After only four years, state education officials are ready to change the standardized test taken by Alabama’s public school students.
At the April 26 work session, state superintendent Michael Sentance told board members it was time to “reboot,” and that includes finding a new test provider.
More evidence of plans to dump the test emerged with the state’s release of the 2017-2018 testing calendar. The ACT Aspire is not on it.
Alabama’s students have performed poorly on the tests, with proficiency levels not topping 50 percent in reading since the tests were first given in the spring of 2014. In math, the results have been a bit better. In science, proficiency levels ranged from 23 to 39 percent.
The ACT Aspire, given to students in grades three through eight and again in tenth grade, was originally touted as the test to help students prepare for college and career, aligned with The ACT college entrance exam (given to all Alabama 11th graders) and the WorkKeys credentialing tests (given to all Alabama 12th graders).
Alabama’s public school students recently completed the spring 2016 administration of the ACT Aspire. Results are expected as early as July, but state education officials typically don’t release those results to the public until late fall.
State board of education members have been vocal about their dislike for the ACT Aspire. Board member Ella Bell, D-Montgomery, has said repeatedly she wants to get rid of the ACT Aspire. “Because the Aspire is so racially based,” Bell said at the work session, “I just find it absolutely unfathomable that we still even talk about administering the test this year.”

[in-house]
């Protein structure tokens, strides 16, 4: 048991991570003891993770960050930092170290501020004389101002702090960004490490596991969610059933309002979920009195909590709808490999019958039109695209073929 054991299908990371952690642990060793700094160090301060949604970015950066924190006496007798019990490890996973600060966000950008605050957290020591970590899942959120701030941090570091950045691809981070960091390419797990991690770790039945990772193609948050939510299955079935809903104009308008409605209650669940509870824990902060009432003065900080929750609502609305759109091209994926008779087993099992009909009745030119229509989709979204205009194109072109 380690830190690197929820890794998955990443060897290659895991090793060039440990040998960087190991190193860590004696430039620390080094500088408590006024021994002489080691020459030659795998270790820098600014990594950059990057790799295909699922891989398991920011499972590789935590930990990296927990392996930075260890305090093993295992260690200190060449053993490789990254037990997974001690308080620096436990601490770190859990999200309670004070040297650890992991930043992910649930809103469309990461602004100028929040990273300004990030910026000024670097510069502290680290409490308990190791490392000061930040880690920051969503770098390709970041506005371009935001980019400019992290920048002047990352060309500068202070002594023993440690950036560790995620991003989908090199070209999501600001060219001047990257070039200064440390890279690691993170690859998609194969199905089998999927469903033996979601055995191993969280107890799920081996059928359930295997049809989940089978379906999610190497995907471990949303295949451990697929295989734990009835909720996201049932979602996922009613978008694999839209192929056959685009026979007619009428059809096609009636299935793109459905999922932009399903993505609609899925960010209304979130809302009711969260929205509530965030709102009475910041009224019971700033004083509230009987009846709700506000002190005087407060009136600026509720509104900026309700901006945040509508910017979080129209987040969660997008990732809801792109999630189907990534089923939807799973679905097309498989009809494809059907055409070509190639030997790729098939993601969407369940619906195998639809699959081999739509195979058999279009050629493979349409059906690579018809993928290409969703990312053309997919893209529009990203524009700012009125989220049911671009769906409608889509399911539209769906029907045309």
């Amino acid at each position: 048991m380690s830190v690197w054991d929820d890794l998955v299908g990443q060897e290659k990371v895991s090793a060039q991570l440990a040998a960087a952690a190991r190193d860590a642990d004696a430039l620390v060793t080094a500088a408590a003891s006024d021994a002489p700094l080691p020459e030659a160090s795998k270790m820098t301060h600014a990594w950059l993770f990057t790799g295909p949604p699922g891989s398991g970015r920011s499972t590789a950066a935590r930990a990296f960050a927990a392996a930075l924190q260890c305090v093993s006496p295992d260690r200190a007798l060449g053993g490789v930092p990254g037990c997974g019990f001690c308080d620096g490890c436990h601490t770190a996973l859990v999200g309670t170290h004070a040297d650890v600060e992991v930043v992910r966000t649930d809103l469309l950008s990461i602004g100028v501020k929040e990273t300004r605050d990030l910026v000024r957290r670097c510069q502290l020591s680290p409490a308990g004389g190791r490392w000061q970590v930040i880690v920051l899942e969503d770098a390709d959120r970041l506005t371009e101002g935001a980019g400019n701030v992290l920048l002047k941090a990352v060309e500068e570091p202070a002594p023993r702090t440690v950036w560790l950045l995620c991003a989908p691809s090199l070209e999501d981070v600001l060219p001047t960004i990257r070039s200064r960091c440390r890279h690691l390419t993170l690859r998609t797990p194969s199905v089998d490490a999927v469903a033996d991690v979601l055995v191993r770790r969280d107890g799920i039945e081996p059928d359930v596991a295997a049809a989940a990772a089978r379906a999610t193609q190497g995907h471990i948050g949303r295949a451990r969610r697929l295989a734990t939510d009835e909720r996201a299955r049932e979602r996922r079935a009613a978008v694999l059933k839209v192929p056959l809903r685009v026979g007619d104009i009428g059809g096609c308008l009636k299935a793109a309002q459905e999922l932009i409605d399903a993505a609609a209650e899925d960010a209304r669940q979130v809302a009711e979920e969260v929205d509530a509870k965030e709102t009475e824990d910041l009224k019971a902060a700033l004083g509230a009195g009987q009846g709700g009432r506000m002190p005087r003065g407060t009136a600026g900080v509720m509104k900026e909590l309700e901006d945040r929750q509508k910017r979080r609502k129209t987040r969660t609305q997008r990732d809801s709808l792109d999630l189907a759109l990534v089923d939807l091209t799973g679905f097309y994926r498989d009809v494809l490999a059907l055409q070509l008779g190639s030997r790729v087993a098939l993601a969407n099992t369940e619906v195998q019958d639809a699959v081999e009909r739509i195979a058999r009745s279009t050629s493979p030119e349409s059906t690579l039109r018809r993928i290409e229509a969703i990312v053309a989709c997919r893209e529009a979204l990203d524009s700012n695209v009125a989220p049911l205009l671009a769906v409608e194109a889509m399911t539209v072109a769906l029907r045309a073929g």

There have been constant complaints from educators that test results didn’t come back quickly enough to allow them to change what they’re teaching. ACT officials promised results back to schools by May 31 this year.
Questions about whether the test is aligned with what students are being taught surfaced as early as 2014, and Sentance has openly questioned whether the ACT Aspire is the right test for Alabama’s students since being appointed last August.
It didn’t help matters when federal education officials in January, as part of a routine review of assessments, asked for evidence of where Alabama officials determined the ACT Aspire was aligned to Alabama’s academic standards.
ACT conducted an alignment study, Sentance said, but Alabama education officials should have conducted their own alignment study. He said there is no evidence the state did so.
Scott Montgomery, an ACT Government relations representative, told board members in March that they are “100 percent confident” that the ACT Aspire aligns with Alabama’s content standards. The problem, he said, is that no independent review was conducted. Montgomery told board members he is in talks with federal education officials to assist Alabama with that assessment review.
“We believe that we are aligned to your content, we do believe the test measures what it is intended…